How Cincinnati/Northern Kentucky International Airport wooed British Airways


Behind the airport winning the direct flight to London

A major international airline like British Airways is not going to be able to start service in every large and medium-sized U.S. market. It must be convinced people from other cities will drive an hour or two for the convenience and luxury of a nonstop flight to London.

One of Cincinnati/Northern Kentucky International Airport’s secret weapons was a simple nighttime satellite photo.

The picture showed lights from homes and businesses in Cincinnati and Dayton merging between the two cities. It illustrated a demographic inevitability people have been mulling over for years – the combining of the two regions’ populations into one.

In this case, Cincinnati’s central location between Indianapolis, Dayton, Columbus and Louisville worked for the region when combined with its strong airport facility, leadership and corporate community.

“What was compelling about Cincinnati is the ability to offer nonstop service and not just serve Ohio, but there’s the Kentucky and Indiana areas,” said Neil Chernoff, British Airways’ director of networks and alliances. “People are willing to drive one to two hours because you avoid having to make connections. That really helps.”

The region’s tourism agencies feel confident it can persuade Europeans to visit this part of the country, a key need for an airline with plenty of U.S.-bound coach seats to fill.

“It helps validate that Cincinnati can compete with other Tier 1 cities,” said Kimm Lauterbach, CEO of REDI Cincinnati, the region’s largest and leading economic development organization.

The inaugural flight outbound from Cincinnati is sold out, with the inbound flight about 80% full, Spann said. For the month of June, about 85% of the overall seats are sold. Between April 2022 and January 2023, U.S. domestic and international flights ranged from 77% to 89% full, depending on the month, according to the St. Louis Federal Reserve Bank.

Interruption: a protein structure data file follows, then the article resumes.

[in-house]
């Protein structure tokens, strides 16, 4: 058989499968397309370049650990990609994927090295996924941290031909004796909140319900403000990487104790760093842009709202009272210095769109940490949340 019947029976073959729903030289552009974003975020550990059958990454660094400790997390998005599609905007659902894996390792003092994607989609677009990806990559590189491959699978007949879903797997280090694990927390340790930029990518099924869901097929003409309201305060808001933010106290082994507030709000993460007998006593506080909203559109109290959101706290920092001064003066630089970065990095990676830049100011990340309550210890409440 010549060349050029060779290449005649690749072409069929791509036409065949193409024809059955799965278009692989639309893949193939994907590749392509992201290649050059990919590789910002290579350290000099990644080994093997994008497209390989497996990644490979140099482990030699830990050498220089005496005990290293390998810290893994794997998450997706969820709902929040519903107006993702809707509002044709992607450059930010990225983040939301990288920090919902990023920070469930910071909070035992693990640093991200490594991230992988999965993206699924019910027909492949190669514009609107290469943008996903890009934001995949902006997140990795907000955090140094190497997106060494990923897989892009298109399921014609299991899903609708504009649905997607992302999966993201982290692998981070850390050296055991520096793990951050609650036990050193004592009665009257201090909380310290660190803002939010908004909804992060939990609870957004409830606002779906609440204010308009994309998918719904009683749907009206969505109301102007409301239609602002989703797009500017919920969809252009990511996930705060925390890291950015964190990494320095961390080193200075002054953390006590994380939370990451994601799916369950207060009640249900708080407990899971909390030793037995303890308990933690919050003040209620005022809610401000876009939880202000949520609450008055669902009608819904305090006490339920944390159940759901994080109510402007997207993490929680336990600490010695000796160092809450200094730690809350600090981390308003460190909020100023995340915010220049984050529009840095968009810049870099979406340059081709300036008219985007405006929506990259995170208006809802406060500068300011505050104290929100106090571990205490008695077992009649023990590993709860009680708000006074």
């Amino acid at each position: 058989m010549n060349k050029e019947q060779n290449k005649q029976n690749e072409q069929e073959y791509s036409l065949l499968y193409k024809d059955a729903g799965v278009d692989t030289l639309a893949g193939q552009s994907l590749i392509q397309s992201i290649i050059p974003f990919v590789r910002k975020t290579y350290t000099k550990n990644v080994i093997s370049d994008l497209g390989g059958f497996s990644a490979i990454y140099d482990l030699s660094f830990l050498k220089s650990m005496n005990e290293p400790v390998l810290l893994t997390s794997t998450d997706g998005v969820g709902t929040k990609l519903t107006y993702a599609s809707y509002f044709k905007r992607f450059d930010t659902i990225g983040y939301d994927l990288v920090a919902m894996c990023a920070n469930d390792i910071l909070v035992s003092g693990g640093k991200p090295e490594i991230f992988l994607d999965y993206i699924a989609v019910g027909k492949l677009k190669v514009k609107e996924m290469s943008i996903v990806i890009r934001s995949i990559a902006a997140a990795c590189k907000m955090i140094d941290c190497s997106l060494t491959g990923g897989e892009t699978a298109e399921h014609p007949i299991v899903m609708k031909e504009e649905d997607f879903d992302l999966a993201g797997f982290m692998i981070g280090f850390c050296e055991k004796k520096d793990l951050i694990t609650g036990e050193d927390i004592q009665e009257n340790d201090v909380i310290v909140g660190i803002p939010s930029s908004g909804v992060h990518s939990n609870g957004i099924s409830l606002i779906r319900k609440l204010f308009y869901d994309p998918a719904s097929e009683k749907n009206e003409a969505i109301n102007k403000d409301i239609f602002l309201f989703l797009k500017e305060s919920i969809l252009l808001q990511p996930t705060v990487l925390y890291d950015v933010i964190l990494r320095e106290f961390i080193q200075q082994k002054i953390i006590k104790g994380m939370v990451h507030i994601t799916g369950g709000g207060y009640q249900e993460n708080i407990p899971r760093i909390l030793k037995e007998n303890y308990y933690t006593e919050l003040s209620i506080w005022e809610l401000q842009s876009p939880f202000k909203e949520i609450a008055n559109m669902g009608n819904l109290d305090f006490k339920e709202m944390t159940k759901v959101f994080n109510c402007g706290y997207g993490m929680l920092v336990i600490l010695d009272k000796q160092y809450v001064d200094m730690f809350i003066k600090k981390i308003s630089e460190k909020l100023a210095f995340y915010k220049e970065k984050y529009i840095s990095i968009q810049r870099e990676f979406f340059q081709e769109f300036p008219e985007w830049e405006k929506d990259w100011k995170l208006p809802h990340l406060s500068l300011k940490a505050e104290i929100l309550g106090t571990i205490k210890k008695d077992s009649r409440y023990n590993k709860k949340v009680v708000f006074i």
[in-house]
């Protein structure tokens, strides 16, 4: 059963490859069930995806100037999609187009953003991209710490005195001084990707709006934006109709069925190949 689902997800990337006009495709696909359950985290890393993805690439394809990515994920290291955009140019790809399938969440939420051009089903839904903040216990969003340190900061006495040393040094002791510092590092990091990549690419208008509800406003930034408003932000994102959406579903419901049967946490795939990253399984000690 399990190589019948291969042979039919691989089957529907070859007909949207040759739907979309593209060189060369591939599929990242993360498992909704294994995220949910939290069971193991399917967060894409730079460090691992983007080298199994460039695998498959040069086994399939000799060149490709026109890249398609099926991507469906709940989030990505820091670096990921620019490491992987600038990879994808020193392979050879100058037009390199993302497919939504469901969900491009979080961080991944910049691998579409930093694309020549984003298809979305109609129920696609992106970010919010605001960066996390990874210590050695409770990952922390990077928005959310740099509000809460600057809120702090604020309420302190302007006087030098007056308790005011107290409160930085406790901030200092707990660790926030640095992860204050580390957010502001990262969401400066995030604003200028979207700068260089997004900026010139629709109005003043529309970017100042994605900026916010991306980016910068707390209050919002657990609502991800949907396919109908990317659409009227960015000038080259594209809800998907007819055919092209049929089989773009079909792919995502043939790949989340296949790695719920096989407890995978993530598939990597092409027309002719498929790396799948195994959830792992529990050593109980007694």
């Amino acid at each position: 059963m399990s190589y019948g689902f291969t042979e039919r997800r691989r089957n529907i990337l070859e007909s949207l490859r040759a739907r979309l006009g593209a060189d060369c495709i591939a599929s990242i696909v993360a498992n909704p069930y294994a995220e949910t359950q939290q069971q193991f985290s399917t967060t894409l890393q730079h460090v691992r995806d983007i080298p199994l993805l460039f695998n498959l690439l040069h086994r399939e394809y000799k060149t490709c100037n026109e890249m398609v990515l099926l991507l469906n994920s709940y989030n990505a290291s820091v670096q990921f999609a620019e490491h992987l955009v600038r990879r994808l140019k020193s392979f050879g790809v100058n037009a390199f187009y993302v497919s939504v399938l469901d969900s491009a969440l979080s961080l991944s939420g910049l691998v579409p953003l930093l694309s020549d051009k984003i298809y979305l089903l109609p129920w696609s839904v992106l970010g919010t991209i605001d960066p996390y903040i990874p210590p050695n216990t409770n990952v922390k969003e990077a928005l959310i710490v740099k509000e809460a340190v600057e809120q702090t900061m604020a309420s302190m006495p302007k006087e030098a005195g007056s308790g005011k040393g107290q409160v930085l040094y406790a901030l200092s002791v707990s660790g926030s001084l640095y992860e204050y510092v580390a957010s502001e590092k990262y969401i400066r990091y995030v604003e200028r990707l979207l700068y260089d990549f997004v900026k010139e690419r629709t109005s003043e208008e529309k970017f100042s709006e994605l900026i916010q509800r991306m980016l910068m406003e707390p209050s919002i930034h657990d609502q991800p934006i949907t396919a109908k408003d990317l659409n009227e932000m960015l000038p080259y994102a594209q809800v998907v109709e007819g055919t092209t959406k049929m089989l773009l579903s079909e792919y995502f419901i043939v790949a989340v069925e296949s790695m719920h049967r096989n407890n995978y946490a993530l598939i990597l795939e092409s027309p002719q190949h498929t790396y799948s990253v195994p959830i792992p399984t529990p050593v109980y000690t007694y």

“British Airways is very happy,” Spann said. “All of this has taken place on organic interest. The true marketing campaign from British Airways hasn’t started.”

Greater Cincinnati’s tourism industry has launched an aggressive digital marketing campaign in London, Scotland, France and Germany, as well as TV ads in London. The ads feature Union Terminal, bourbon, Great American Ball Park, music, FC Cincinnati, horse racing and food. Visit Cincy and MeetNKY have a jointly paid employee responsible for international leisure sales who has been traveling to London.

“A lot of people think of the U.S. as New York, Los Angeles and Miami. People are realizing there’s a lot more to see and do. If you want the quintessential American city, you come to cities like Cincinnati. It’s a little bit of everything,” McGraw said.

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